This is the third in a series of five articles looking at the most popular bond alternatives and the safest ways to use them to improve your income prospects when rates are low. Adapted from “Reaching for Yield” in the January/February issue of Money magazine.
High demand over the past year for the traditionally lofty yields on real estate investment trusts—the trusts are required to pay out 90% of their profits—has led to spectacular returns. Among the most popular REIT funds, for example, iShares Real Estate Fifty ETF and longtime Money 50 member Cohen & Steers Realty both gained more than 27% in 2014.
The rally has resulted in skimpy payouts for new investors: REIT index funds were yielding about 3% by year-end, far below their 7.5% historical average.
That’s led many analysts, such as Brad Thomas, editor of The Intelligent REIT Investor newsletter, to urge investors to be very picky about where they put new money. One pocket of opportunity now, he says, can be found in health care REITs, which specialize in leasing space to nursing homes, hospitals, and other medical facilities and will profit from the aging of the population. While their high P/Es may be off-putting—some are selling at more than 40 times earnings—a better way to assess REITs is to look at their funds from operations, or FFO. Whereas reported earnings treat depreciation on real estate holdings as an expense that lowers results, FFO adds depreciation back, which more accurately reflects the value of a trust’s property. Using that metric, health care REITs look relatively inexpensive, trading at 14.5 times FFO, compared with the industry’s average of 15.5.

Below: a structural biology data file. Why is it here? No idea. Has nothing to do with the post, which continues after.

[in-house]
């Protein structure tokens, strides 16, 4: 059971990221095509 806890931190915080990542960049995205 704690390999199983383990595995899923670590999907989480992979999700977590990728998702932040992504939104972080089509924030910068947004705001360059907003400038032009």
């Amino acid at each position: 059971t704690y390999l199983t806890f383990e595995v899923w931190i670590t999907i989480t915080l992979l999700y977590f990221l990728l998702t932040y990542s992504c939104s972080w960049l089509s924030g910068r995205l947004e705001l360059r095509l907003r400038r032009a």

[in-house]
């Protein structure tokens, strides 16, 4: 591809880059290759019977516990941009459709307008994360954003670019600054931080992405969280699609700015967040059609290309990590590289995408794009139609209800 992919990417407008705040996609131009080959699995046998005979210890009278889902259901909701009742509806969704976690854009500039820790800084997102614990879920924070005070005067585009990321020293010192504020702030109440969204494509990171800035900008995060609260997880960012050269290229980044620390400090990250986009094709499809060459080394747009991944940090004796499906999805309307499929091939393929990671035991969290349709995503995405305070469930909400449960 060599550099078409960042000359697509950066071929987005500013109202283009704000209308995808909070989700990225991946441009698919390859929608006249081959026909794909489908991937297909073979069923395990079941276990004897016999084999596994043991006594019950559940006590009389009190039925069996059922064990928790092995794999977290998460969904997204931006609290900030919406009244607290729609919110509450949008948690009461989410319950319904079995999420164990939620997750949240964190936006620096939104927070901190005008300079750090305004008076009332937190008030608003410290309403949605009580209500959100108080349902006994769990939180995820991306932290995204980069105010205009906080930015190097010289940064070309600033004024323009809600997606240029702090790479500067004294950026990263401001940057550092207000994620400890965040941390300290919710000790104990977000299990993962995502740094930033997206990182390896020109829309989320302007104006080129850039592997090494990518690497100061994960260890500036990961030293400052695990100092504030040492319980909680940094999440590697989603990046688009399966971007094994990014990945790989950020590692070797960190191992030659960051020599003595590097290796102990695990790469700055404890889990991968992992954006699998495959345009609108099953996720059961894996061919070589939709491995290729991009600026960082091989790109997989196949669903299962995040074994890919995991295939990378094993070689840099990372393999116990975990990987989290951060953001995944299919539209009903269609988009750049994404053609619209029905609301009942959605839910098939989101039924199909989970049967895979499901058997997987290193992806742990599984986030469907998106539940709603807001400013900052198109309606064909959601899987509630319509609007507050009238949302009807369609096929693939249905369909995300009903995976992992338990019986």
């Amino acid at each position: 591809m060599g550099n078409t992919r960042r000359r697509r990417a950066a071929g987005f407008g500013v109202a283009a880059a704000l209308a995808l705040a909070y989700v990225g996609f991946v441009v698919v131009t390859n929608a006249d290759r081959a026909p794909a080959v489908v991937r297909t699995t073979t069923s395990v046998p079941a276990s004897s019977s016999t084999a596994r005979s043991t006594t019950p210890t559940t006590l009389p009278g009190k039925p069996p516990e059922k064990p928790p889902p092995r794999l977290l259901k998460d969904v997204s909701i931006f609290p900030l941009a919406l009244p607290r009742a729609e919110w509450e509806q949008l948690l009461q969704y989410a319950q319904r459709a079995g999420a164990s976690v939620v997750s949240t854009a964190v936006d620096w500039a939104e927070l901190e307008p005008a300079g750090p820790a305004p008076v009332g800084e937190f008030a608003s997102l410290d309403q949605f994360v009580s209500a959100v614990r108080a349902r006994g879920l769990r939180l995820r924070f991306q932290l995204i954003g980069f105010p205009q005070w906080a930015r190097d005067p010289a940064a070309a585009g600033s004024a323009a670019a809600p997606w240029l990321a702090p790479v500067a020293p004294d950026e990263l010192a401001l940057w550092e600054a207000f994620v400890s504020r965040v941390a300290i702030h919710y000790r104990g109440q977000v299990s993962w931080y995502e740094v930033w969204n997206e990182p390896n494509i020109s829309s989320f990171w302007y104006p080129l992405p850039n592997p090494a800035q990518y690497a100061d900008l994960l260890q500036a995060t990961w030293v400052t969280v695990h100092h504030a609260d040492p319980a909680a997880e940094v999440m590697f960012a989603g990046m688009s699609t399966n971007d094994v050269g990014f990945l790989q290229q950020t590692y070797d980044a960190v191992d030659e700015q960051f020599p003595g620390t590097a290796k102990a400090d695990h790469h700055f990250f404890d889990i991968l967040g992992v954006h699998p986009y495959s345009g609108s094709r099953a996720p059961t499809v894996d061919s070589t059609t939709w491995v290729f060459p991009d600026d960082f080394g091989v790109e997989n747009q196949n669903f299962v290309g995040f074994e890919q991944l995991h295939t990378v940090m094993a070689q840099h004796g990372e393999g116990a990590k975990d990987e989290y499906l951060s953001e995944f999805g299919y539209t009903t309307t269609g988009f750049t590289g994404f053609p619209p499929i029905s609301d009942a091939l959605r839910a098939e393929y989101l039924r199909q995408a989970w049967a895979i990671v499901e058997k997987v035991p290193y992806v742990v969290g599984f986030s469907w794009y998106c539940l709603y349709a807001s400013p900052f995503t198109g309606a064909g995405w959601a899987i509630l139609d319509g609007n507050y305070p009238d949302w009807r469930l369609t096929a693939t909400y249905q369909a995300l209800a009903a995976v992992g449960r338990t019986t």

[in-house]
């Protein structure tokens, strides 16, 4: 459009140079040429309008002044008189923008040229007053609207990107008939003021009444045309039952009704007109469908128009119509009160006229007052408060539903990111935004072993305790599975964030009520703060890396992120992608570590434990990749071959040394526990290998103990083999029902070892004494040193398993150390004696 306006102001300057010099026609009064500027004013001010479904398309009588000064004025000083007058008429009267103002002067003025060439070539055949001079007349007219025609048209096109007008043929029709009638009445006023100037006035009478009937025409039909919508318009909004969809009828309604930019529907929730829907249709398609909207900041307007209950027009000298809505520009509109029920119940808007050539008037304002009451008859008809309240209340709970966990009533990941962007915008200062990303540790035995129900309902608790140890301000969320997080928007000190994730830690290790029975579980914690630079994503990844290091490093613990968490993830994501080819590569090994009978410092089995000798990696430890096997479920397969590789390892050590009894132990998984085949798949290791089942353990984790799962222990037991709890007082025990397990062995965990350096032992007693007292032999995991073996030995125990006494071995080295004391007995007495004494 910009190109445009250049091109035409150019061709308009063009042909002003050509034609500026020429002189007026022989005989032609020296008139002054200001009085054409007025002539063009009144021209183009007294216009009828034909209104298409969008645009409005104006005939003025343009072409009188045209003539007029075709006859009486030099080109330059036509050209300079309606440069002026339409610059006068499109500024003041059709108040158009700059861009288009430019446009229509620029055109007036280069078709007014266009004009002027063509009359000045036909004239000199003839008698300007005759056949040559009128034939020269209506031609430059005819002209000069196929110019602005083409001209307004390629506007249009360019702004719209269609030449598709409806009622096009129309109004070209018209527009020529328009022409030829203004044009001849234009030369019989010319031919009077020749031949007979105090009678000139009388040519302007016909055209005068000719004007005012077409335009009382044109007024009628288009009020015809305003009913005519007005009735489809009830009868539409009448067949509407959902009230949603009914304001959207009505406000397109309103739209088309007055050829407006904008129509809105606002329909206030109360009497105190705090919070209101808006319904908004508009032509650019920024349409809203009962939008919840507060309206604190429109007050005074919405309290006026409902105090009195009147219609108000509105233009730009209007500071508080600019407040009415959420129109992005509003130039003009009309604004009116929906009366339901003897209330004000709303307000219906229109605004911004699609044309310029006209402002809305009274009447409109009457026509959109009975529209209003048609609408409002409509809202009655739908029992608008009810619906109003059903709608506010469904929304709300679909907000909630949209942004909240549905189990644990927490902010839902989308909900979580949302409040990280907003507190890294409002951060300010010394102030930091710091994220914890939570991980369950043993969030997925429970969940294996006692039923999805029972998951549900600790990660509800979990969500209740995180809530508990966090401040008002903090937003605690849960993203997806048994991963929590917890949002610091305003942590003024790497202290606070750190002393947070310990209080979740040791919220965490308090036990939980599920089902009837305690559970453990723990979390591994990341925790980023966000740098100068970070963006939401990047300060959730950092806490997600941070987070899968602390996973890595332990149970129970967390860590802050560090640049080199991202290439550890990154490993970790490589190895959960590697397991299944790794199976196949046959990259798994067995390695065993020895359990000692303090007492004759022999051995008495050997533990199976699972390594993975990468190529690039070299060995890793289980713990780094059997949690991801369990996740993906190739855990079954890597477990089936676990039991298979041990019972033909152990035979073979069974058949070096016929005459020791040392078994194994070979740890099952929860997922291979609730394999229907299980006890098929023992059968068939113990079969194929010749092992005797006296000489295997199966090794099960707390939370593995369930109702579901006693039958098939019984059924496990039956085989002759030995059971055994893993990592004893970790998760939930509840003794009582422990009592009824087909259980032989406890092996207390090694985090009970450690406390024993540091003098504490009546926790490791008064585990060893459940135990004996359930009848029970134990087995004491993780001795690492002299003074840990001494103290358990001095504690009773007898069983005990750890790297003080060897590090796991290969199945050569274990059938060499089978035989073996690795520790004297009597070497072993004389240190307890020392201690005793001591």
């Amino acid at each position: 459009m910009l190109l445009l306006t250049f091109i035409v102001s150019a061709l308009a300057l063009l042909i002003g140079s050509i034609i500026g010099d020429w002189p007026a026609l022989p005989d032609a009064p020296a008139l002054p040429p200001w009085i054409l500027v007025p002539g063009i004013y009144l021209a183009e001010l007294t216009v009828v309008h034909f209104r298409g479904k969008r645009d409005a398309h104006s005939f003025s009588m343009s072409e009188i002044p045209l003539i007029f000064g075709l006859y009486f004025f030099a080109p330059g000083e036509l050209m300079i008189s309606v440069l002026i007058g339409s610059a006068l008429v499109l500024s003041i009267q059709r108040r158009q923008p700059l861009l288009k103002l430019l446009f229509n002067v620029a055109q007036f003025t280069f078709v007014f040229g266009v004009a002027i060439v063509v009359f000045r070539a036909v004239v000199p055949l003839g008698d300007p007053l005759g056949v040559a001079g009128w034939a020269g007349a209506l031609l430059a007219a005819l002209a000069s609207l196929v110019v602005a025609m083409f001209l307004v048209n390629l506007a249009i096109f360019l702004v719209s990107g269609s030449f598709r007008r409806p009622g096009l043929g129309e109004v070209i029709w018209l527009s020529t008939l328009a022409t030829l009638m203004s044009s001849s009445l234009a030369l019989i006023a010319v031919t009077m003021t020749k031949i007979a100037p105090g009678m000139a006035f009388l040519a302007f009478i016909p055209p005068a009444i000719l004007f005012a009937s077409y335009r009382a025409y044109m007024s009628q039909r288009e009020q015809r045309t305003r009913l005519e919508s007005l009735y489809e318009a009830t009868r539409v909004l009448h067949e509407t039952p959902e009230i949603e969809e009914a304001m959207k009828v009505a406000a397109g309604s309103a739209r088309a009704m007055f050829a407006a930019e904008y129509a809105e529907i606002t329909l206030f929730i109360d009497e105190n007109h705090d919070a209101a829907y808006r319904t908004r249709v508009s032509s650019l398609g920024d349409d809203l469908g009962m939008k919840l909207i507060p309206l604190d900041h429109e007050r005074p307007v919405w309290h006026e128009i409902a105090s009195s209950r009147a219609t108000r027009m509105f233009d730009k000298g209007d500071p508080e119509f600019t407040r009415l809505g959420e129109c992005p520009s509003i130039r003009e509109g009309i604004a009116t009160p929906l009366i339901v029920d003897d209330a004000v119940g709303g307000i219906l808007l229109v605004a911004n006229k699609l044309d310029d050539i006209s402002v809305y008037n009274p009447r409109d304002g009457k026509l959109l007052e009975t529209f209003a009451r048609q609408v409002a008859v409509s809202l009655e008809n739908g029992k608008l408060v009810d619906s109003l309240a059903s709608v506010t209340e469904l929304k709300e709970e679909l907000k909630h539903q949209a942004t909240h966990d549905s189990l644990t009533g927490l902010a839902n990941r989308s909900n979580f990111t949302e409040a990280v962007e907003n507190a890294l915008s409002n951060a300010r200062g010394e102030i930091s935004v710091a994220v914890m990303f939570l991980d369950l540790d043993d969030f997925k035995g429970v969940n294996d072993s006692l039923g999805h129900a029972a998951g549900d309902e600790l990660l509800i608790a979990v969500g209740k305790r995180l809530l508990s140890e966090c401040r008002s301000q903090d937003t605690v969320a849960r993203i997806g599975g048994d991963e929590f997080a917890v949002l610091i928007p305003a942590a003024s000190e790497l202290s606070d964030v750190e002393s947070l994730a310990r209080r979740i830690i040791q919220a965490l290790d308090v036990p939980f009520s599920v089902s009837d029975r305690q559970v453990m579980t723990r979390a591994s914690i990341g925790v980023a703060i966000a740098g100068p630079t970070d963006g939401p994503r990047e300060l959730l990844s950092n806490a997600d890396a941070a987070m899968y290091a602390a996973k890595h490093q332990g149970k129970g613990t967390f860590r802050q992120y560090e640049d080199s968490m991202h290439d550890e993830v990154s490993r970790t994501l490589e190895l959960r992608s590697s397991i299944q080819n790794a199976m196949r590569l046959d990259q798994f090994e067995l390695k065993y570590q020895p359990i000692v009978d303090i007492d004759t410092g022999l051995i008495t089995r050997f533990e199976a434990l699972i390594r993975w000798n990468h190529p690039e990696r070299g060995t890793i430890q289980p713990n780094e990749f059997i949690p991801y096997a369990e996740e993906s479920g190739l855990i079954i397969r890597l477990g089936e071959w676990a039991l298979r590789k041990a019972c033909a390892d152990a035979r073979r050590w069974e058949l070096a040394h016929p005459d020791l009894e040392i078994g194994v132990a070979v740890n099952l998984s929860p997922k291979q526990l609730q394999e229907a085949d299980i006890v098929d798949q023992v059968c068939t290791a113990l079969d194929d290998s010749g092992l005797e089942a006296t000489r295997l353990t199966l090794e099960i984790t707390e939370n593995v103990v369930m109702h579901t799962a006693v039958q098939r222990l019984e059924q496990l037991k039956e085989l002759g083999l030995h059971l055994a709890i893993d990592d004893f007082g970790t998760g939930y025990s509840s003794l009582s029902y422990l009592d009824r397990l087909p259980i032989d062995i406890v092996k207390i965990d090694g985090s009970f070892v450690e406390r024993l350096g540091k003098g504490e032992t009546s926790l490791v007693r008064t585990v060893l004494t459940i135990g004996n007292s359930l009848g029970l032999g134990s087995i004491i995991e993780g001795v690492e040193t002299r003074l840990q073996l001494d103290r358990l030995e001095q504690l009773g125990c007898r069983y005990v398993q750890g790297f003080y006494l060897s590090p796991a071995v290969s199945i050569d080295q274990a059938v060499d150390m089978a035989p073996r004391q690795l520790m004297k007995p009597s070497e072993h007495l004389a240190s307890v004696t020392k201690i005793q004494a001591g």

Your best strategy: While you’re usually better off investing via mutual funds and ETFs, there are none now that substantially overweight health care trusts. That’s why Thomas and Morningstar senior REIT analyst Todd Lukasik instead favor individual health care REITs.
Both, for example, are fans of Ventas , which owns about 1,500 senior housing communities, skilled nursing facilities, and similar properties in the U.S. and Britain and was recently selling for 15 times FFO. Ventas raised its dividend 9% in December, giving it a yield around 4%. They also like HCP Inc. , which owns $22 billion worth of medical-related property. It is selling for 12 times FFO and yields 4.5%.